no avatar

16-year-old Dixon survives chaos to win opener at Kingsport Speedway

Jeff Birchfield • May 30, 2020 at 4:32 AM

KINGSPORT — Youth was served Friday night when the “Concrete Jungle” took a bite out of some of its veteran racers.

Chase Dixon, a 16-year-old rookie from Abingdon, won the 60-lap Late Model Stock feature after defending track champion Nik Williams blew a tire with six laps to go and Kres VanDyke and Hayden Woods made contact on the ensuing restart.

It was only Dixon’s second Late Model start at the three-eighths-mile concrete oval. With the NASCAR Weekly Series still on a COVID-19 hiatus, the races were part of a track-sanctioned non-points program.

“We didn’t have the best car, but you have to survive at Kingsport,” said Dixon, driver of the No. 07 Chevrolet. “I feel like we played a smart game and it played into our hands. It is a definitely cool deal. I ran a couple of Late Model races here last year and it didn’t go as I wanted. This one, we didn’t have the best car, but as the season goes on I feel we will be a contender for more wins.”

The win was a milestone one for crew chief Chris Carrier. Although Carrier has been a crew chief at the highest levels of NASCAR including for famed car owner Roger Penske and now in the truck series for Henderson Motorsports, it was his first win as a Late Model Stock crew chief.

“It’s pretty cool to have my first win with a Late Model Stock car and to do it with a kid I love a lot,” Carrier said. “They’re literally right up the street from our shop. Tiger Woods could probably hit their place with a tee shot. Chase did a great job to come out here and win his second time out in a Late Model.”

Ashton Higgins, a 17-year-old from Weaverville, North Carolina, driving the No. 9 Ford, finished second. Higgins, who has wins at Kingsport in the Southeast Super Trucks Series and Limited Late Models, made a late charge to score a trifecta with the Late Model Stock cars.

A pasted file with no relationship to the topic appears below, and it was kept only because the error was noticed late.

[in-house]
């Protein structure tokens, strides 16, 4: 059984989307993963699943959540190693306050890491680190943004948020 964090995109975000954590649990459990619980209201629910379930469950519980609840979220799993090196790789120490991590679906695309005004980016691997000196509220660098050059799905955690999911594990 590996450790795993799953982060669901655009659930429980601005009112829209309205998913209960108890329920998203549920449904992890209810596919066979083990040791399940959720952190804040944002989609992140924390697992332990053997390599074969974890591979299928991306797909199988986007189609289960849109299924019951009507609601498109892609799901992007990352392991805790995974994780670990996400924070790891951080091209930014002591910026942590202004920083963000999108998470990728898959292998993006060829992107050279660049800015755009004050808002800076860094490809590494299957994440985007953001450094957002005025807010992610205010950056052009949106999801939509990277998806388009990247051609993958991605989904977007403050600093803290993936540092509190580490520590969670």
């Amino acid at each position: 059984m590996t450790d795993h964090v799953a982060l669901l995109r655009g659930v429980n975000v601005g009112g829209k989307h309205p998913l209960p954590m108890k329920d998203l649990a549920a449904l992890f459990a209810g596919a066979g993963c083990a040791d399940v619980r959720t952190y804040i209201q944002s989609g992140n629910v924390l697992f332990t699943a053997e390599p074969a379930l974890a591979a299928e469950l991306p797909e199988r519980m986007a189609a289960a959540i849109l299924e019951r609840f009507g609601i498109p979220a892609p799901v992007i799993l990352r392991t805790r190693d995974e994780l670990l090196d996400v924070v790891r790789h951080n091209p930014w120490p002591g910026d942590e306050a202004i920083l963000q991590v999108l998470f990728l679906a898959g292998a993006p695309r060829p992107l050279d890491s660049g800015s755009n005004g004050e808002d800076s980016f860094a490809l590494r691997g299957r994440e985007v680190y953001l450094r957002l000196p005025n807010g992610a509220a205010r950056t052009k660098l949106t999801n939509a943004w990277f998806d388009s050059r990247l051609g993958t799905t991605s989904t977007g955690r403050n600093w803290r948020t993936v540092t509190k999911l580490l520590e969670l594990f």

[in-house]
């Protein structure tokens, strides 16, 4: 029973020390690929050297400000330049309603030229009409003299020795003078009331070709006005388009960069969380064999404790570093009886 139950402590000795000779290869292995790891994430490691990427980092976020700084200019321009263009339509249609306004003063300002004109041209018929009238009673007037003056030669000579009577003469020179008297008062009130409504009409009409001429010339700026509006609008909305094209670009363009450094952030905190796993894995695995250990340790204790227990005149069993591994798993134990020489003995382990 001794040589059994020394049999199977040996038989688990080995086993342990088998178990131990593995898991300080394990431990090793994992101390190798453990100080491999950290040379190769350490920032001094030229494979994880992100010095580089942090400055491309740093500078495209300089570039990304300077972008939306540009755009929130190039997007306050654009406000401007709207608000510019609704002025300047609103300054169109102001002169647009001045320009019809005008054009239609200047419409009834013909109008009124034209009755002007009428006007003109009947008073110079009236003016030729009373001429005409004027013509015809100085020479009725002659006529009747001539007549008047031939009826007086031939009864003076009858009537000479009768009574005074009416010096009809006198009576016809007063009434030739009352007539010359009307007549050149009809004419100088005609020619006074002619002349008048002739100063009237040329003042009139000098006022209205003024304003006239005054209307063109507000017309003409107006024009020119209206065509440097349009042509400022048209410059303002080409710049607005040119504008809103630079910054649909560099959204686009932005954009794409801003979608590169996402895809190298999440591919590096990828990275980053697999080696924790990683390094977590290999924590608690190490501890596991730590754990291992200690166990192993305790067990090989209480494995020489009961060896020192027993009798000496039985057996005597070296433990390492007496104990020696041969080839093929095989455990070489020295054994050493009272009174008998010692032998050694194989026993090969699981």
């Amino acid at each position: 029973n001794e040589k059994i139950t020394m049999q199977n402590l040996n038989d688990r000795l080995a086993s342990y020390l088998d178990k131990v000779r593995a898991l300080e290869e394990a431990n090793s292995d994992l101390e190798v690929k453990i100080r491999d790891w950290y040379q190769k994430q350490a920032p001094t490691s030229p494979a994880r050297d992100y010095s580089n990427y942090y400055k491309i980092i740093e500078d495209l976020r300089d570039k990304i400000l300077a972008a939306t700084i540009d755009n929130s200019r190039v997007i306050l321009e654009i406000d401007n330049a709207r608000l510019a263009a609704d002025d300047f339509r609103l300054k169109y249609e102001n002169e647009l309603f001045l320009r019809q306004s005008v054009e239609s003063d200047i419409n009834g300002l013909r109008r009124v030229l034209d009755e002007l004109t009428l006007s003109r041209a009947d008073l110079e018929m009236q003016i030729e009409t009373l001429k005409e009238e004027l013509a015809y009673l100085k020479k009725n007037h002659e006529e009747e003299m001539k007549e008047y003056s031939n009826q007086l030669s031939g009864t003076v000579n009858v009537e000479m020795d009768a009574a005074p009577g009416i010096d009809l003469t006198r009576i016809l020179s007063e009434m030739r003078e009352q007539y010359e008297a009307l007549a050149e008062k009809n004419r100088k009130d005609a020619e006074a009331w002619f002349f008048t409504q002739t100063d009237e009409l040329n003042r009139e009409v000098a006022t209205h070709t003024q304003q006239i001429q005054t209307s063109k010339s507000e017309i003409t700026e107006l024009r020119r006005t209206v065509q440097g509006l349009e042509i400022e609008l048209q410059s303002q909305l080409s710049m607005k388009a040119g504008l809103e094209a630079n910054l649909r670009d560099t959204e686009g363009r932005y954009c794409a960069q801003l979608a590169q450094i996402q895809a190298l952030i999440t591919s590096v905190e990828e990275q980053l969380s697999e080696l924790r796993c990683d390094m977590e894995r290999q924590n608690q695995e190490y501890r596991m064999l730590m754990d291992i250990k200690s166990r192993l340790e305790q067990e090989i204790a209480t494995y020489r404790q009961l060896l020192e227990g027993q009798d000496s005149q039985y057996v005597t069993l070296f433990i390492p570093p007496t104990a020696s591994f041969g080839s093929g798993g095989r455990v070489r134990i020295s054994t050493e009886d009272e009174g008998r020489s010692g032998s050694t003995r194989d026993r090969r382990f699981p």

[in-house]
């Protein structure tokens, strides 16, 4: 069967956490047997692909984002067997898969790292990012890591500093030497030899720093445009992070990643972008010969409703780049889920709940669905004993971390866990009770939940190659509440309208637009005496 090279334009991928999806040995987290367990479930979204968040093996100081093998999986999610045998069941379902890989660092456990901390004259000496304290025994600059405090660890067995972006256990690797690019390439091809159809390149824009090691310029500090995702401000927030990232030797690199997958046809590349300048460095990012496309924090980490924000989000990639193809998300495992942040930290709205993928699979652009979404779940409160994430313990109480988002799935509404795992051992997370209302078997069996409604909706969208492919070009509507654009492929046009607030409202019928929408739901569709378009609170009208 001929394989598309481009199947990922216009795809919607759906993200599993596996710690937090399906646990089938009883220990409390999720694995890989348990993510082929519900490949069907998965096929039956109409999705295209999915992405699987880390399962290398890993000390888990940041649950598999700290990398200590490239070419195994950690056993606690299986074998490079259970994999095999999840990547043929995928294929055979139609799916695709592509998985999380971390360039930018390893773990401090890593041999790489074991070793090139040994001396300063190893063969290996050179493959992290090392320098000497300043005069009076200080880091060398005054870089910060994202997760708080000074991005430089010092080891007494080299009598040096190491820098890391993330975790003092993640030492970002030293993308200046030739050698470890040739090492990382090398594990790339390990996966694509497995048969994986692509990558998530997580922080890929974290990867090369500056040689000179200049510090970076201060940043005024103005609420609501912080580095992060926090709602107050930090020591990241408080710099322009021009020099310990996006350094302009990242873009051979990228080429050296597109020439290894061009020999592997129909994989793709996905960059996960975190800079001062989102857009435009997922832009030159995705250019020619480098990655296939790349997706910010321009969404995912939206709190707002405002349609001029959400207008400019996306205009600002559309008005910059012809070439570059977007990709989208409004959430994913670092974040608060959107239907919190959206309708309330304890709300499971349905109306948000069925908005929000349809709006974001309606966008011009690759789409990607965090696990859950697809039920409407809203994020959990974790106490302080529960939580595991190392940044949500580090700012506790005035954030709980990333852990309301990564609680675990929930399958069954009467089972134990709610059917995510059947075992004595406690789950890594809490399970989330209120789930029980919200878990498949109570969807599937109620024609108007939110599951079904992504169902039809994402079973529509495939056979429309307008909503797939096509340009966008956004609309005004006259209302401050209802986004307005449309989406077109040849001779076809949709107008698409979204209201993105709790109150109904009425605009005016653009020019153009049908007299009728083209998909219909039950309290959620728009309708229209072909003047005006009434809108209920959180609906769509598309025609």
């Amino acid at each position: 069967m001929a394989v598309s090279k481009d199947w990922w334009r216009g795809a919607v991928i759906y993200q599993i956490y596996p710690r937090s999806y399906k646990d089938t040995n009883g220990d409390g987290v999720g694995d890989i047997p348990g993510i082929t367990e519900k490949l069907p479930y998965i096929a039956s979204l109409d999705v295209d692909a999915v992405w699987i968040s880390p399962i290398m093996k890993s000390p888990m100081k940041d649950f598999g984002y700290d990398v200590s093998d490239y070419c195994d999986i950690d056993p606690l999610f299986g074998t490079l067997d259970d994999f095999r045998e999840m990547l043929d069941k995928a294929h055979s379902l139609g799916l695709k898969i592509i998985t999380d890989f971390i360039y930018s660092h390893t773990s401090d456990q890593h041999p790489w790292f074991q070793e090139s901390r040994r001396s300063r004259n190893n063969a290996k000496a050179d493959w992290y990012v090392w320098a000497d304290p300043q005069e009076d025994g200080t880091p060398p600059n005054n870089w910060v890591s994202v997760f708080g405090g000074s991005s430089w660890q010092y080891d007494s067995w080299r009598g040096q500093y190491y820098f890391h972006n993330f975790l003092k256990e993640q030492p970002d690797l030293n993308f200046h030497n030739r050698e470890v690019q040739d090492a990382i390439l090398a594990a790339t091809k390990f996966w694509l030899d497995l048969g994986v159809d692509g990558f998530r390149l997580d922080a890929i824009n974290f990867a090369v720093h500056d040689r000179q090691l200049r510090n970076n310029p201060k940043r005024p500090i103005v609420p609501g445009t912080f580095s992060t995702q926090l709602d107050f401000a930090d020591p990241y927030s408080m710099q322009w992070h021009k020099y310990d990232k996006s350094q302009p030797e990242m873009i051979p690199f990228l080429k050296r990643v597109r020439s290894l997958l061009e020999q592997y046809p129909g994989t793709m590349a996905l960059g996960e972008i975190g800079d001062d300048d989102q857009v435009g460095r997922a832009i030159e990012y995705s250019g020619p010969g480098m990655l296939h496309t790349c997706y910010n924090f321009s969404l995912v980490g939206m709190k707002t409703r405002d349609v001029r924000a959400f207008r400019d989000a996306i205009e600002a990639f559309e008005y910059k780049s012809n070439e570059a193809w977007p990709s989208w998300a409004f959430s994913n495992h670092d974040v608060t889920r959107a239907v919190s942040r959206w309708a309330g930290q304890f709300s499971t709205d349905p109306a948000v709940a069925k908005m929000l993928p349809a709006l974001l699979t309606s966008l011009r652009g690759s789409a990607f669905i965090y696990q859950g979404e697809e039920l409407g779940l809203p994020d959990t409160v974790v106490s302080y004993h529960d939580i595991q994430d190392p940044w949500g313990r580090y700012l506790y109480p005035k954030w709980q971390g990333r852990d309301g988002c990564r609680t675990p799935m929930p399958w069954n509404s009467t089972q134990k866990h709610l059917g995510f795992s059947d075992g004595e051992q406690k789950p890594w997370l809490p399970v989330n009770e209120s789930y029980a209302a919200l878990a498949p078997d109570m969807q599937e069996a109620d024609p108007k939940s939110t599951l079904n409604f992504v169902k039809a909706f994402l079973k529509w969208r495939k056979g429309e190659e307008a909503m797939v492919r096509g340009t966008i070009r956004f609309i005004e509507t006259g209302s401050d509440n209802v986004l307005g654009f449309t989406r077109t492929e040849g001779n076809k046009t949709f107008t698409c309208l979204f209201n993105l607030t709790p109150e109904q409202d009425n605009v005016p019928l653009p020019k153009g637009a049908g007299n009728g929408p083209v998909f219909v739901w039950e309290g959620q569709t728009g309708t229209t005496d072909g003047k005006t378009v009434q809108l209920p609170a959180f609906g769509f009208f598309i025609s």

“It was real tight racing. We really should have been better than what we were,” Higgins said. “We got in a good-luck situation where the two leaders wrecked. Congrats to Chase. That was all we had. I tried my hardest to get to him.”

Thomas Beane, a Hudson, North Carolina, driver in the No. 31 Ford, finished third. He started alongside Dixon on the final restart before Dixon scooted away.

Williams led the first 54 laps before a blown right front tire sent him into the turn 4 wall. He recovered to finish fifth in his No. 32 Chevrolet.

VanDyke and Woods battled side by side for the lead on the restart. VanDyke took the lead coming off turn 2 but was hit by Woods in turn 3, sending him spinning. The drivers had different perspectives of the contact.

“Typical hard short-track racing, I guess,” VanDyke said. “We had a great car and I felt I was on track to run Nik down. Then the caution came out and Nik was in the wall. When we went back green, I got by Hayden. We went into (turns) 3 and 4, and I guess he wanted the spot a little more than I did. He tried to take it. It’s short-track racing and there will be another day. We will see what happens next time.”

Woods wound up sixth in the final rundown. After the race, he said he was still processing what happened.

“I was there. He came there. I’m not going to put blame on me or him,” Woods said. “I might have gotten in a little hot, but from my perspective, he might have cut across my nose and not given me enough room in the center of 3 and 4. That’s racing and it’s fine. I’m just happy to be back out there after this coronavirus stuff. It was a good night until then.”


Derek Lane and Kyle Barnes swapped the lead four times over the first five laps of the 30-lap Sportsman feature before Lane took the lead for good.

Barnes challenged him over the next 15 laps before Lane’s No. 28 Chevrolet pulled away for a 2.215-second margin of victory. Barnes finished second, and Kirby Gobble, Rusty Clendenin and Alex Miller rounded out the top five.

The biggest action came in a battle for position when Carter Davison tapped the car of Jenna Wagner, sending her for a spin. A lap later, the two were involved in a multicar accident that included Kevin Wolfe and Luke Fox.

Davison’s No. 57 sustained major damage, and the car was on fire as it was towed by the wrecker to the pits.


William Hale scored his first-ever victory in the Pure 4 ranks, driving his No. 47 Chevrolet to the win over Chad Jeffers in the No. 38 Toyota. Lance Pratt drove to a third-place finish in the 21-car field.

It came after Billy Byington made contact with Craig Phelps in turn 2, sending Phelps for a spin with six laps to go as the two were battling for the lead.

Defending class champion Keith Helton started on the pole but fell out of the race with a faulty wheel bearing.


Defending Mod 4 champion Kevin Canter picked up where he left off last season, driving the black No. 3 with the Dale Earnhardt-inspired paint scheme to victory. Kirby Gobble finished second and Dennis Arnold was third.

Doug Austin passed Tony Dockery for the lead with seven laps to go to win the 25-lap Pure Street race. Jay Swecker was runner-up to Austin with Kevin Darnell racing to a third-place finish.